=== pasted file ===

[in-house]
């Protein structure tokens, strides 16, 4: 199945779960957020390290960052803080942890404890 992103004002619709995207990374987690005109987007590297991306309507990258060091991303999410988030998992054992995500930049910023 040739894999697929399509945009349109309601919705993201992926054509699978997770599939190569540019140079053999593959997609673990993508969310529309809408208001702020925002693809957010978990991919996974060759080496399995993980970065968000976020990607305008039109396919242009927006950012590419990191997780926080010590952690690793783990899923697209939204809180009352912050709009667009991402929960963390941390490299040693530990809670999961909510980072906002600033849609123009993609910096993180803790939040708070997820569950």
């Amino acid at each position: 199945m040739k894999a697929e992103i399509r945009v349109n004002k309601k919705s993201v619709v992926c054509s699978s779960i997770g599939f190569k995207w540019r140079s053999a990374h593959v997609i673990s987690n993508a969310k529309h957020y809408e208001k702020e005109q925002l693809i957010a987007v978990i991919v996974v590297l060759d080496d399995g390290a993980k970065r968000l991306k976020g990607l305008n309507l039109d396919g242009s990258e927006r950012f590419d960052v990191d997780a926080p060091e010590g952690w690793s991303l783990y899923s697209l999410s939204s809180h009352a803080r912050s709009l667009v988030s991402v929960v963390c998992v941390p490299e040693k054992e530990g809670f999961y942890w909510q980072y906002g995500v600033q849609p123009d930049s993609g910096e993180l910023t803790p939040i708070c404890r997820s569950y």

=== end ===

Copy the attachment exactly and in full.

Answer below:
[in-house]
């Protein structure tokens, strides 16, 4: 199945779960957020390290960052803080942890404890 992103004002619709995207990374987690005109987007590297991306309507990258060091991303999410988030998992054992995500930049910023 040739894999697929399509945009349109309601919705993201992926054509699978997770599939190569540019140079053999593959997609673990993508969310529309809408208001702020925002693809957010978990991919996974060759080496399995993980970065968000976020990607305008039109396919242009927006950012590419990191997780926080010590952690690793783990899923697209939204809180009352912050709009667009991402929960963390941390490299040693530990809670999961909510980072906002600033849609123009993609910096993180803790939040708070997820569950």
């Amino acid at each position: 199945m040739k894999a697929e992103i399509r945009v349109n004002k309601k919705s993201v619709v992926c054509s699978s779960i997770g599939f190569k995207w540019r140079s053999a990374h593959v997609i673990s987690n993508a969310k529309h957020y809408e208001k702020e005109q925002l693809i957010a987007v978990i991919v996974v590297l060759d080496d399995g390290a993980k970065r968000l991306k976020g990607l305008n309507l039109d396919g242009s990258e927006r950012f590419d960052v990191d997780a926080p060091e010590g952690w690793s991303l783990y899923s697209l999410s939204s809180h009352a803080r912050s709009l667009v988030s991402v929960v963390c998992v941390p490299e040693k054992e530990g809670f999961y942890w909510q980072y906002g995500v600033q849609p123009d930049s993609g910096e993180l910023t803790p939040i708070c404890r997820s569950y």